The gas surcharge dues include Rs128 billion owed by the federal government and Rs23 billion by the Sindh government. Moreover, over Rs.24 billion irrigation dues are outstanding against Sindh government. While the province has been facing serious financial problems, it could not get its outstanding dues against centre and the Sindh. Ironically, the outstanding dues against Balochistan are recovered by the centre by all means and the province's dues outstanding against centre and other provinces are not paid.

The killing of Nawab Akbar Bugti on 26th August 2006 in a military action certainly added fuel to the fire. The incident further deepened the crisis of confidence between the province and the center leading the insurgency-hit province from the reconciliation track to the violence again.

What is needed is to create real security environment that will serve long-term objectives associated with the economic development of the province. What is critical for creating a real security environment is the creation of local stake and fair distribution of development gains. When the prevailing chaos and resentments in the society come to an end, new doors to optimism, cooperation and prosperity would open. The politics of issues would find no rich grounds and be replaced by the economics of issues with viable solutions. The government must take such measures, which could allay the sense of alienation, bring dissidents into the mainstream, and assuage their grievances.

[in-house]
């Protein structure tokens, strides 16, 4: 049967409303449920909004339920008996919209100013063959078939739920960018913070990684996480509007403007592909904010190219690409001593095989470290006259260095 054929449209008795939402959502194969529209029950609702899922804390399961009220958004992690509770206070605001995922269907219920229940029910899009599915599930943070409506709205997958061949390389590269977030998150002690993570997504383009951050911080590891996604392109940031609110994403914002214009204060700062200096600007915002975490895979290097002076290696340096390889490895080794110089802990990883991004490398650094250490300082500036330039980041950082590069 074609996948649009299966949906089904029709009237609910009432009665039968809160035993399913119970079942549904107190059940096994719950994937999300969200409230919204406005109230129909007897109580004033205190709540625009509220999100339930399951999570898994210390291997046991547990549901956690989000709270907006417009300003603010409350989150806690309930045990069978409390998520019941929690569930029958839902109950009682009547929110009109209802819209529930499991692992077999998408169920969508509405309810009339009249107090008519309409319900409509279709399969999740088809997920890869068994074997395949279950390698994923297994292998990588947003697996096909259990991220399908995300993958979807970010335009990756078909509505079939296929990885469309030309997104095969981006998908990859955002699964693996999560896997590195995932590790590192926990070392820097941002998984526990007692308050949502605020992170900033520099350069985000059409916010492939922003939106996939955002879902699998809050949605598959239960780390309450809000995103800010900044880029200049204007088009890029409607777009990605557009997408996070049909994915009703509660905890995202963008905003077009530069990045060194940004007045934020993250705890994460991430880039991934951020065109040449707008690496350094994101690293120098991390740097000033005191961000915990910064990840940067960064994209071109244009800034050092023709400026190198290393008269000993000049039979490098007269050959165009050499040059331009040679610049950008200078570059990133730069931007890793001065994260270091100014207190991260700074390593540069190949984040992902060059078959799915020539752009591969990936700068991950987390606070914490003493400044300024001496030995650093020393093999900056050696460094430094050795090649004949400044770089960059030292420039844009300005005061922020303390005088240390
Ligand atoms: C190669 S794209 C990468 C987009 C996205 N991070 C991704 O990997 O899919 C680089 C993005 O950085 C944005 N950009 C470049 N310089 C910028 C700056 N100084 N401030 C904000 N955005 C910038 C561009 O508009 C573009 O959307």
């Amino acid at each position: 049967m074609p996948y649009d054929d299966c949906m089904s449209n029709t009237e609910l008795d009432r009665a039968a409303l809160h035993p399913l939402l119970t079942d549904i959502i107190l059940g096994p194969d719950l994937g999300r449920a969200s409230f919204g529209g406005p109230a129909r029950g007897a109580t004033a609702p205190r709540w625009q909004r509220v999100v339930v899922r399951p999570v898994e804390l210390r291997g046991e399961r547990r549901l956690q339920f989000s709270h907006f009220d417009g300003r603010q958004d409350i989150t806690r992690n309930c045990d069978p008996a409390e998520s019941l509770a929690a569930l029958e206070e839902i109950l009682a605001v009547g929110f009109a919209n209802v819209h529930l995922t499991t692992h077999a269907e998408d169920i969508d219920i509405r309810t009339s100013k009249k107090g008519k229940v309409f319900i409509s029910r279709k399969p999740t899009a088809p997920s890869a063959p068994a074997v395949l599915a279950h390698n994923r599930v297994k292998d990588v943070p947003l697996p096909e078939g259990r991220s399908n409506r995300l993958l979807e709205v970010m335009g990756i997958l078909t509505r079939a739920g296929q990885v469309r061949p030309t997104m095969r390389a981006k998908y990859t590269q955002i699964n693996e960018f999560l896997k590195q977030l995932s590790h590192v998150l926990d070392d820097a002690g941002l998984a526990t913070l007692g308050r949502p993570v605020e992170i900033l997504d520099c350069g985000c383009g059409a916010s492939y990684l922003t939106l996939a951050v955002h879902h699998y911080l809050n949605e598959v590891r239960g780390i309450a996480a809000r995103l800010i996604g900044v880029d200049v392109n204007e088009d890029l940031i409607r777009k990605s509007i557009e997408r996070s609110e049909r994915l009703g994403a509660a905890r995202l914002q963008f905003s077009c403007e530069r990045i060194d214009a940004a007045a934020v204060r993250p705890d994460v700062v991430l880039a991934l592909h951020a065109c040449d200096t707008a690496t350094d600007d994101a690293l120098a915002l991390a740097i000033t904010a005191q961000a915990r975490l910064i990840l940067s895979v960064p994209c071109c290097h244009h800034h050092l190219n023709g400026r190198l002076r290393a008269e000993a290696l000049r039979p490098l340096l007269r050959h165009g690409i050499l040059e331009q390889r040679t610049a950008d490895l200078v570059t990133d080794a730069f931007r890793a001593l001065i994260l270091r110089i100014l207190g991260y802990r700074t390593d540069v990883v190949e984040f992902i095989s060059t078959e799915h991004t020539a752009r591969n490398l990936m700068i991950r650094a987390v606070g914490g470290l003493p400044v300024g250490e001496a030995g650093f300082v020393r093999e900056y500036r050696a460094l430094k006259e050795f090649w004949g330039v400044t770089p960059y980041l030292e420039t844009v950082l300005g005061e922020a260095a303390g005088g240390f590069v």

Prevailing situation in the province calls for a halt to any military expedition and initiating a constructive dialogue with genuine representatives of Baloch people. It also underlines the need for a participatory federation providing constitutional guarantees for social, cultural, and economic rights to the people without any discrimination.

Today, the separatists, who are pursuing their agenda outside the country's constitutional framework, are fueling the fire of a struggle for independent Balochistan, against the nationalists, who have been demanding their political and economic rights, as enshrined in the Constitution of 1973. The federal government has so far rendered a lip service to the just struggle of Baloch nationalists within the constitutional framework. A need is direly felt to marginalize the separatists from the Baloch nationalism. This would only be possible when the rulers take serious and tangible measures for granting political and economic autonomy to the province.